A: Then perhaps we should reconsider our priorities. A career is a good thing, but it should not be all-consuming. Outside activities are good and pleasant, but they should not be the be-all and end-all. We desire that our children do well in life, that they be well-adjusted, well-educated and find good careers, but everything should be in measure. Perhaps not all the things we do have a lasting benefit, and could be dispensed with? It is not necessary that we should live beyond our means and so incur burdens on our time and quality of life and that harm our souls. Perhaps that cruise can wait for another year? Perhaps we do not need our son to be a soccer star? Perhaps our daughter will never be a prima ballerina? Perhaps there are other times to do secular activities? Perhaps we do not have faith that God will provide for our children without these unnecessary things?
Once upon a time, not so long ago, it was unthinkable that anyone would dare schedule children’s activities on a Sunday (not just the morning, but also the afternoon). This was family time. I remember when I was a child, whatever I did for relaxation or wherever I visited on Sunday after church, I was expected to be home in time for supper to eat with my grandparents, uncle and aunt and cousins. The fact that people are now overscheduled and have extracurricular activities on Sundays is a measure of how much we have ceased to be a God-fearing people. This is not a matter of indifference; it is a question of highest moral urgency.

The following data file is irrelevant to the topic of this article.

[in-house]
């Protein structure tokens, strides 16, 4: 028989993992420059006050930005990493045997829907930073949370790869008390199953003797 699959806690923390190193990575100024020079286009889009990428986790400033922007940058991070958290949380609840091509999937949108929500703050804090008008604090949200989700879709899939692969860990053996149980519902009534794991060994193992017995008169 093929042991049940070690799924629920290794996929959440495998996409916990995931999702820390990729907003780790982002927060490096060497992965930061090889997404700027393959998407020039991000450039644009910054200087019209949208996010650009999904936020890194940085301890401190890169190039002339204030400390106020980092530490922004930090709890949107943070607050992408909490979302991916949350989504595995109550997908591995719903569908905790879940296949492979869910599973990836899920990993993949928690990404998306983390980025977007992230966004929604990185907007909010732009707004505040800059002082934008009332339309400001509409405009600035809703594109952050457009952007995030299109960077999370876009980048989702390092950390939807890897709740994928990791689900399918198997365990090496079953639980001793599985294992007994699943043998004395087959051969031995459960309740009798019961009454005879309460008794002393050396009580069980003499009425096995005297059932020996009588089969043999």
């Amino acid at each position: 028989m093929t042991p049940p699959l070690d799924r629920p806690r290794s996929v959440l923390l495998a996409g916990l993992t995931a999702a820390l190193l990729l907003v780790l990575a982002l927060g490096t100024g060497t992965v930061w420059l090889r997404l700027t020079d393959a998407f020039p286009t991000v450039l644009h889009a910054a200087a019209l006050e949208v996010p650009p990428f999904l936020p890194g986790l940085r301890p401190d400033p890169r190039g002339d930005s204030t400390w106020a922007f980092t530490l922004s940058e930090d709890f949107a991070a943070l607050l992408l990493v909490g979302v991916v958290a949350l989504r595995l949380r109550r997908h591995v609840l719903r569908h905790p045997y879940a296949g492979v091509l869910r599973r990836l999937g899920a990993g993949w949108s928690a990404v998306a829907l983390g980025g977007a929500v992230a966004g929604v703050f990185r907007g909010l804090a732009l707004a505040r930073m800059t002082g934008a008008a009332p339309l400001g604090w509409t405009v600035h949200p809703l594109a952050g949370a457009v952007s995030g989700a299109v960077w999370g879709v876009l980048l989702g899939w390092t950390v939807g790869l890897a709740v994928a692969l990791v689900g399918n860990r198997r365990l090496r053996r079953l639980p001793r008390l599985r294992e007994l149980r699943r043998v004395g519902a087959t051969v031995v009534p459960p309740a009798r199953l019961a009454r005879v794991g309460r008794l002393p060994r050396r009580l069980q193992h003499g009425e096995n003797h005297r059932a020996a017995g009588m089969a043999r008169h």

St Cosmas of Aitolia (who preached and evangelized northern Greece and Albania in the 1700’s) reproved the people who had drifted away from respecting the Lord’s Day, and said that any gain earned on the Lord’s Day was cursed. I know that times are hard nowadays, but if we have the choice, we should avoid jobs that employ us on Sundays.
Q: What about this fall? I have to sign up my children for activities for the school year.
A: Perhaps you can cut back? If, however, these activities prevent your children from regular attendance in church, know that you are harming their souls and yours. Occasionally, an event might be inescapable and excusable, but if it becomes a general rule, it is wrong.
No activity is more important than our duty to God. There is enough time in our week for everything: Six days shalt thou labour, and do all thy work: But the seventh day is the Sabbath of the Lord thy God: in it thou shalt not do any work (Exodus 20:9, 10).∎
Fr George Lardas, Rector